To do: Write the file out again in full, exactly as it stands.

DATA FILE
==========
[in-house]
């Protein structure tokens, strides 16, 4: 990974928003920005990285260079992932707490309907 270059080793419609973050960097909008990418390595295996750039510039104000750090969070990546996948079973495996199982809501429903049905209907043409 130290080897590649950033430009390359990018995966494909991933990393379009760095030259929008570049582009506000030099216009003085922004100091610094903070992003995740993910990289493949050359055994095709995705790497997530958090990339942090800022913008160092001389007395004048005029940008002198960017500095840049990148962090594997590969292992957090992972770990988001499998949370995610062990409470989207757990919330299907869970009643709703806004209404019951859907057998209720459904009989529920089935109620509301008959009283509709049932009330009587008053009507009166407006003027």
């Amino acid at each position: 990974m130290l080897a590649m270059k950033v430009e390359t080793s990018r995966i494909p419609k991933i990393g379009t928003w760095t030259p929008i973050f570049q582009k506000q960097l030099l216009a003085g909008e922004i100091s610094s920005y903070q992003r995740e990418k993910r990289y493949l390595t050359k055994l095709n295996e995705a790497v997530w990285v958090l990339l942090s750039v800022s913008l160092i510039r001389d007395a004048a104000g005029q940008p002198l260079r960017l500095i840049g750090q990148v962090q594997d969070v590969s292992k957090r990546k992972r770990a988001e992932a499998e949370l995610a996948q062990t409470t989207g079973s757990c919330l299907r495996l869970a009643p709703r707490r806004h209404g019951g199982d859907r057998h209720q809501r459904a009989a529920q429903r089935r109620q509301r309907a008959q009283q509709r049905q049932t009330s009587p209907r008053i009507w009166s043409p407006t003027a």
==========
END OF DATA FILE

[in-house]
């Protein structure tokens, strides 16, 4: 990974928003920005990285260079992932707490309907 270059080793419609973050960097909008990418390595295996750039510039104000750090969070990546996948079973495996199982809501429903049905209907043409 130290080897590649950033430009390359990018995966494909991933990393379009760095030259929008570049582009506000030099216009003085922004100091610094903070992003995740993910990289493949050359055994095709995705790497997530958090990339942090800022913008160092001389007395004048005029940008002198960017500095840049990148962090594997590969292992957090992972770990988001499998949370995610062990409470989207757990919330299907869970009643709703806004209404019951859907057998209720459904009989529920089935109620509301008959009283509709049932009330009587008053009507009166407006003027």
């Amino acid at each position: 990974m130290l080897a590649m270059k950033v430009e390359t080793s990018r995966i494909p419609k991933i990393g379009t928003w760095t030259p929008i973050f570049q582009k506000q960097l030099l216009a003085g909008e922004i100091s610094s920005y903070q992003r995740e990418k993910r990289y493949l390595t050359k055994l095709n295996e995705a790497v997530w990285v958090l990339l942090s750039v800022s913008l160092i510039r001389d007395a004048a104000g005029q940008p002198l260079r960017l500095i840049g750090q990148v962090q594997d969070v590969s292992k957090r990546k992972r770990a988001e992932a499998e949370l995610a996948q062990t409470t989207g079973s757990c919330l299907r495996l869970a009643p709703r707490r806004h209404g019951g199982d859907r057998h209720q809501r459904a009989a529920q429903r089935r109620q509301r309907a008959q009283q509709r049905q049932t009330s009587p209907r008053i009507w009166s043409p407006t003027a």